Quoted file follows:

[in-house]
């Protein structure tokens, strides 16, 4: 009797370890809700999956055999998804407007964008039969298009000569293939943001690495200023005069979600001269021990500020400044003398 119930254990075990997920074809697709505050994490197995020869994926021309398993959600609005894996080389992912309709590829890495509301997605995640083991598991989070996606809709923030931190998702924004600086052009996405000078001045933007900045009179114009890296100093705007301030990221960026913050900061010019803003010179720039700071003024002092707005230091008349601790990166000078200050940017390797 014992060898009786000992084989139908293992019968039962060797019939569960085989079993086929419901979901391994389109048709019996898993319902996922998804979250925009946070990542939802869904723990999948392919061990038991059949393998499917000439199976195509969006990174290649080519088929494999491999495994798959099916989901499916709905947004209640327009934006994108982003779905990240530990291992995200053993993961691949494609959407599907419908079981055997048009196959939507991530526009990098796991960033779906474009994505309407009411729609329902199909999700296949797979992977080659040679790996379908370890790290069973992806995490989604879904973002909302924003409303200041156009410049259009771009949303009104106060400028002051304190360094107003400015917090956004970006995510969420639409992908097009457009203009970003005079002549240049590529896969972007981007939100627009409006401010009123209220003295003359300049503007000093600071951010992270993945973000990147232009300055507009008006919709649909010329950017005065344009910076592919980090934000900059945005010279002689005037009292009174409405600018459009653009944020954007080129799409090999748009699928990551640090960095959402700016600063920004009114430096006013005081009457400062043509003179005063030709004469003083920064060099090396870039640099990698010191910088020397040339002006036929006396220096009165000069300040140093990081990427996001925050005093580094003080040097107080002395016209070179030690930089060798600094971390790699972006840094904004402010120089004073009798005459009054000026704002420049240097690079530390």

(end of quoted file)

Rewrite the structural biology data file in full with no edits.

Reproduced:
[in-house]
């Protein structure tokens, strides 16, 4: 009797370890809700999956055999998804407007964008039969298009000569293939943001690495200023005069979600001269021990500020400044003398 119930254990075990997920074809697709505050994490197995020869994926021309398993959600609005894996080389992912309709590829890495509301997605995640083991598991989070996606809709923030931190998702924004600086052009996405000078001045933007900045009179114009890296100093705007301030990221960026913050900061010019803003010179720039700071003024002092707005230091008349601790990166000078200050940017390797 014992060898009786000992084989139908293992019968039962060797019939569960085989079993086929419901979901391994389109048709019996898993319902996922998804979250925009946070990542939802869904723990999948392919061990038991059949393998499917000439199976195509969006990174290649080519088929494999491999495994798959099916989901499916709905947004209640327009934006994108982003779905990240530990291992995200053993993961691949494609959407599907419908079981055997048009196959939507991530526009990098796991960033779906474009994505309407009411729609329902199909999700296949797979992977080659040679790996379908370890790290069973992806995490989604879904973002909302924003409303200041156009410049259009771009949303009104106060400028002051304190360094107003400015917090956004970006995510969420639409992908097009457009203009970003005079002549240049590529896969972007981007939100627009409006401010009123209220003295003359300049503007000093600071951010992270993945973000990147232009300055507009008006919709649909010329950017005065344009910076592919980090934000900059945005010279002689005037009292009174409405600018459009653009944020954007080129799409090999748009699928990551640090960095959402700016600063920004009114430096006013005081009457400062043509003179005063030709004469003083920064060099090396870039640099990698010191910088020397040339002006036929006396220096009165000069300040140093990081990427996001925050005093580094003080040097107080002395016209070179030690930089060798600094971390790699972006840094904004402010120089004073009798005459009054000026704002420049240097690079530390």